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Missile Command

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Released: 1980

Genre: Shoot-’em-up

Format reviewed: Arcade

Publisher: Atari

Developer: Dave Theurer

Submitted by: Alex Reeves

This classic arcade game from Atari was one of the first to feature a trackball, a kind of large upside-down mouse wheel, to move around the game.

Your mission was to defend 6 cities at the bottom of the screen from attack by missiles raining down from the top of the screen.

You had 3 missile bases from which to launch counter-measures, which destroyed the missiles in mid flight before they could hit your cities, with each missile base having it's own fire button. 

The cursor on the screen controlled where your counter measure would strike, and you had to time firing to ensure the explosion caught the incoming missile in it's halo.

Careful tactics were required to prevent using up your limited supply of ammo, so timing a shot to take out more than one missile was key to getting to the higher levels of the game.  You could also allow a missile to strike a destroyed city and conserve your arsenal.

Destroying all missiles in a wave and keeping at least one city alive would allow you to progress to the next, faster wave.  There was no end to the game, just ever faster and more agressive missile attacks, resulting in some frantic trackball spinning.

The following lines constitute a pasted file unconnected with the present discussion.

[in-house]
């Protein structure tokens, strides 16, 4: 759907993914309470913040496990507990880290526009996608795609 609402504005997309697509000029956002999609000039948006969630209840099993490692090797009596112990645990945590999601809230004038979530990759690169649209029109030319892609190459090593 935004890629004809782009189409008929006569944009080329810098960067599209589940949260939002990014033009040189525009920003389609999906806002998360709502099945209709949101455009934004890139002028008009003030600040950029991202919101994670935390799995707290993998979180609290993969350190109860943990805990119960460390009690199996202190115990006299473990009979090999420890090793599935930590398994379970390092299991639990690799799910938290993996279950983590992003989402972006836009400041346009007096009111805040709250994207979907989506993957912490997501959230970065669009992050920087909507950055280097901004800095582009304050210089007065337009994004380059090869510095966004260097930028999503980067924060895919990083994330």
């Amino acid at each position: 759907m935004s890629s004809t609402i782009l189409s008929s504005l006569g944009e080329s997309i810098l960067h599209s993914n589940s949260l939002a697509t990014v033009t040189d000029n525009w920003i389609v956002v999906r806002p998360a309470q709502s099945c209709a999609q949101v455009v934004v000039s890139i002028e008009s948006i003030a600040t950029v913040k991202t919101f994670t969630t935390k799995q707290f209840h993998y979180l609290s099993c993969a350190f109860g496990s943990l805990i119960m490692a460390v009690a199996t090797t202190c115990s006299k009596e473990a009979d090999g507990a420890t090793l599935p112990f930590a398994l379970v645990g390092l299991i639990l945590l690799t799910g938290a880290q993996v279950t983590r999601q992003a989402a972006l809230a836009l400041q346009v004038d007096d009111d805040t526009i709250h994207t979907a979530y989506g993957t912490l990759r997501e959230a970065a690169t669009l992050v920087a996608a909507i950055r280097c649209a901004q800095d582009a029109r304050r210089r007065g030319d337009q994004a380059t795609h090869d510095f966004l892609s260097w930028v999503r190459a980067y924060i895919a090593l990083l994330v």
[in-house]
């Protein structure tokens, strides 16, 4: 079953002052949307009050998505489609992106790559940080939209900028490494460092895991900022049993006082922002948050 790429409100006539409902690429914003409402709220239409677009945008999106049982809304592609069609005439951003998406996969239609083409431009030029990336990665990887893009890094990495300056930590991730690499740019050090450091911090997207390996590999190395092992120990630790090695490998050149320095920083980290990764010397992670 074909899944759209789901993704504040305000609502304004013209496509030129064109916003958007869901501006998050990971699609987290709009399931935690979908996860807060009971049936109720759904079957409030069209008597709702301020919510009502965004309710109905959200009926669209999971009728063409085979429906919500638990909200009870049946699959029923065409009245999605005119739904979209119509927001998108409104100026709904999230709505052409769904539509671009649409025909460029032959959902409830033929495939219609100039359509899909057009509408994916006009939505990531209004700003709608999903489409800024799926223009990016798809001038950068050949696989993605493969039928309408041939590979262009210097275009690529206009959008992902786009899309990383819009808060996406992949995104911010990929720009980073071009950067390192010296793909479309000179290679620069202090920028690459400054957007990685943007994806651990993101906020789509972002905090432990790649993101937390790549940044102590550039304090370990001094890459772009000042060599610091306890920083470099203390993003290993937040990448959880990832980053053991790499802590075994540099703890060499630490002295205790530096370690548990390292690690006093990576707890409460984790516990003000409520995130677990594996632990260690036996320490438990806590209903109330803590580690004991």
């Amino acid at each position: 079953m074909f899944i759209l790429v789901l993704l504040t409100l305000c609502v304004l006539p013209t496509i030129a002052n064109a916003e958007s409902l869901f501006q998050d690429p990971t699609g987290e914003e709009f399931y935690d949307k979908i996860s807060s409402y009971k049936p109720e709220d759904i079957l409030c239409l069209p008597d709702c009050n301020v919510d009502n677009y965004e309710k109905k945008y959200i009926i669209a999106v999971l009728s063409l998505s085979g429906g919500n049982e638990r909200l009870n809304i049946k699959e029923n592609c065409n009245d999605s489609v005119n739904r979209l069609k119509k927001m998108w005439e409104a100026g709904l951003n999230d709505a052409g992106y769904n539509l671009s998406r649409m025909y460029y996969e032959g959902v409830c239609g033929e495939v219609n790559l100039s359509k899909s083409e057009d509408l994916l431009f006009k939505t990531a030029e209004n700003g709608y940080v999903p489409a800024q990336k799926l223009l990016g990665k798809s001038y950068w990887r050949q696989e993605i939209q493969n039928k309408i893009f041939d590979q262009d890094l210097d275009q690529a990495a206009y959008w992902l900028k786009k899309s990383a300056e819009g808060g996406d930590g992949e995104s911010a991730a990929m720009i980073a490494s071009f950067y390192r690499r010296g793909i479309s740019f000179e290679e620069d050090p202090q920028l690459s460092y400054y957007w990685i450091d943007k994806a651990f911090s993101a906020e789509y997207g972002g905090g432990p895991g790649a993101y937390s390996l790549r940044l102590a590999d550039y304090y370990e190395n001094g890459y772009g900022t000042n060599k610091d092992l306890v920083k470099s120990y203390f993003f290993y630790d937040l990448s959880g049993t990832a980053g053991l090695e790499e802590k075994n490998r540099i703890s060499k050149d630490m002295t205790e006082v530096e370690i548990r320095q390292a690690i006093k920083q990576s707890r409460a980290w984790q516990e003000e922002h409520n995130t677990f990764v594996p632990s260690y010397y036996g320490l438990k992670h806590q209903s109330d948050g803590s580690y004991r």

One of those simple but maddeningly addictive games, it was transferred to home consoles but never quite the same without the speed and accuracy of the trackball.  Can still be found in the back of the certain arcades, and well worth a 10p investment.

Missile Command

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Released: 1981

Genre: Shoot-’em-up

Format reviewed: Atari 8-bit

Publisher: Atari

Developer: Atari

Submitted by: Anthony Staude

Excellent conversion of the coin-op classic. 

The aim of the game is defend your cities from attacking missiles and bombers using a limited supply of surface-to-air missiles.

The original arcade game featured a wonderful trackball controller to aim your missiles – the Atari 8-bit conversion lets you use a trackball but needs to be enabled from the keyboard using CTRL-T.

The graphics and sound are basic though functionally faithful to the original arcade version. Lines show the path of missiles whilst expanding circles simulate warhead explosions. When your SAM successfully destroys an attacking missile, it in turn explodes. With careful aim, neat chain reaction explosions engulf multiple incoming warheads, especially those pesky MIRVs. Later on smart attacking missiles attempt to dodge your defending SAM explosions requiring even more accurate shooting.

As an arcade conversion, it's not perfect – the biggest difference is that there is only one missile base instead of three – perhaps more a limitation of the available input devices.

There is a clever hack, called Missile Command+ that faithfully reproduces all three bases. See the screenshot.

One of the top ten games for the Atari 8-bit home computers.